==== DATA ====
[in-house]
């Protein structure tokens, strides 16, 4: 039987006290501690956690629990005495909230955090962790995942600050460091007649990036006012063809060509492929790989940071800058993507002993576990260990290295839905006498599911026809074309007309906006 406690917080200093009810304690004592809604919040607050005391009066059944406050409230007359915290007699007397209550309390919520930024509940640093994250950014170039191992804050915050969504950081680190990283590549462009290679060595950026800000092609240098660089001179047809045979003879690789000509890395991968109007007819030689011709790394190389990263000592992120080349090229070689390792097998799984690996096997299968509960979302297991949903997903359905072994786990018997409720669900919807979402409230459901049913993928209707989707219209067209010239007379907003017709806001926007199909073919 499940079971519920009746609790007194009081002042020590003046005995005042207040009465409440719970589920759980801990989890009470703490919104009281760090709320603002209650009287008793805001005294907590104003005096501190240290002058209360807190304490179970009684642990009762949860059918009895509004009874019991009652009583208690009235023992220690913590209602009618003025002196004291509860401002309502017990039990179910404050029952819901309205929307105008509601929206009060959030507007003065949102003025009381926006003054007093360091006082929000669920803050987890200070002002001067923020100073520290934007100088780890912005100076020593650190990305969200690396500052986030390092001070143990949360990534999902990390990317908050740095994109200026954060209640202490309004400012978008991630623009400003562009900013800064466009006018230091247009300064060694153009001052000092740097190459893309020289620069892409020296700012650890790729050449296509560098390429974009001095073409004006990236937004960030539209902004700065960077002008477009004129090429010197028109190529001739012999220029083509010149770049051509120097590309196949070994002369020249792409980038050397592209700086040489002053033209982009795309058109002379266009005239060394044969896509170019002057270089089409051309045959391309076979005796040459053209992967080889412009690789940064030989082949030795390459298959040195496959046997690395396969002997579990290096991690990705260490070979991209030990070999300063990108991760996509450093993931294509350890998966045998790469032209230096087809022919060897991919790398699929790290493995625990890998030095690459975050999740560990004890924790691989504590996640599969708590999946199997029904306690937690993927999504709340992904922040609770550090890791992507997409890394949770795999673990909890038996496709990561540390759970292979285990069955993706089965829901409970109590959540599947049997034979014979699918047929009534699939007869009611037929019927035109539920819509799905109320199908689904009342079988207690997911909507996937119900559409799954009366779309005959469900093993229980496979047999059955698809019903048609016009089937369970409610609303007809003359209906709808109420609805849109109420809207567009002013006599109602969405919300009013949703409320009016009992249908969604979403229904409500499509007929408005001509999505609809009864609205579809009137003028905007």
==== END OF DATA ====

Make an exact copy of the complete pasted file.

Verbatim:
[in-house]
């Protein structure tokens, strides 16, 4: 039987006290501690956690629990005495909230955090962790995942600050460091007649990036006012063809060509492929790989940071800058993507002993576990260990290295839905006498599911026809074309007309906006 406690917080200093009810304690004592809604919040607050005391009066059944406050409230007359915290007699007397209550309390919520930024509940640093994250950014170039191992804050915050969504950081680190990283590549462009290679060595950026800000092609240098660089001179047809045979003879690789000509890395991968109007007819030689011709790394190389990263000592992120080349090229070689390792097998799984690996096997299968509960979302297991949903997903359905072994786990018997409720669900919807979402409230459901049913993928209707989707219209067209010239007379907003017709806001926007199909073919 499940079971519920009746609790007194009081002042020590003046005995005042207040009465409440719970589920759980801990989890009470703490919104009281760090709320603002209650009287008793805001005294907590104003005096501190240290002058209360807190304490179970009684642990009762949860059918009895509004009874019991009652009583208690009235023992220690913590209602009618003025002196004291509860401002309502017990039990179910404050029952819901309205929307105008509601929206009060959030507007003065949102003025009381926006003054007093360091006082929000669920803050987890200070002002001067923020100073520290934007100088780890912005100076020593650190990305969200690396500052986030390092001070143990949360990534999902990390990317908050740095994109200026954060209640202490309004400012978008991630623009400003562009900013800064466009006018230091247009300064060694153009001052000092740097190459893309020289620069892409020296700012650890790729050449296509560098390429974009001095073409004006990236937004960030539209902004700065960077002008477009004129090429010197028109190529001739012999220029083509010149770049051509120097590309196949070994002369020249792409980038050397592209700086040489002053033209982009795309058109002379266009005239060394044969896509170019002057270089089409051309045959391309076979005796040459053209992967080889412009690789940064030989082949030795390459298959040195496959046997690395396969002997579990290096991690990705260490070979991209030990070999300063990108991760996509450093993931294509350890998966045998790469032209230096087809022919060897991919790398699929790290493995625990890998030095690459975050999740560990004890924790691989504590996640599969708590999946199997029904306690937690993927999504709340992904922040609770550090890791992507997409890394949770795999673990909890038996496709990561540390759970292979285990069955993706089965829901409970109590959540599947049997034979014979699918047929009534699939007869009611037929019927035109539920819509799905109320199908689904009342079988207690997911909507996937119900559409799954009366779309005959469900093993229980496979047999059955698809019903048609016009089937369970409610609303007809003359209906709808109420609805849109109420809207567009002013006599109602969405919300009013949703409320009016009992249908969604979403229904409500499509007929408005001509999505609809009864609205579809009137003028905007």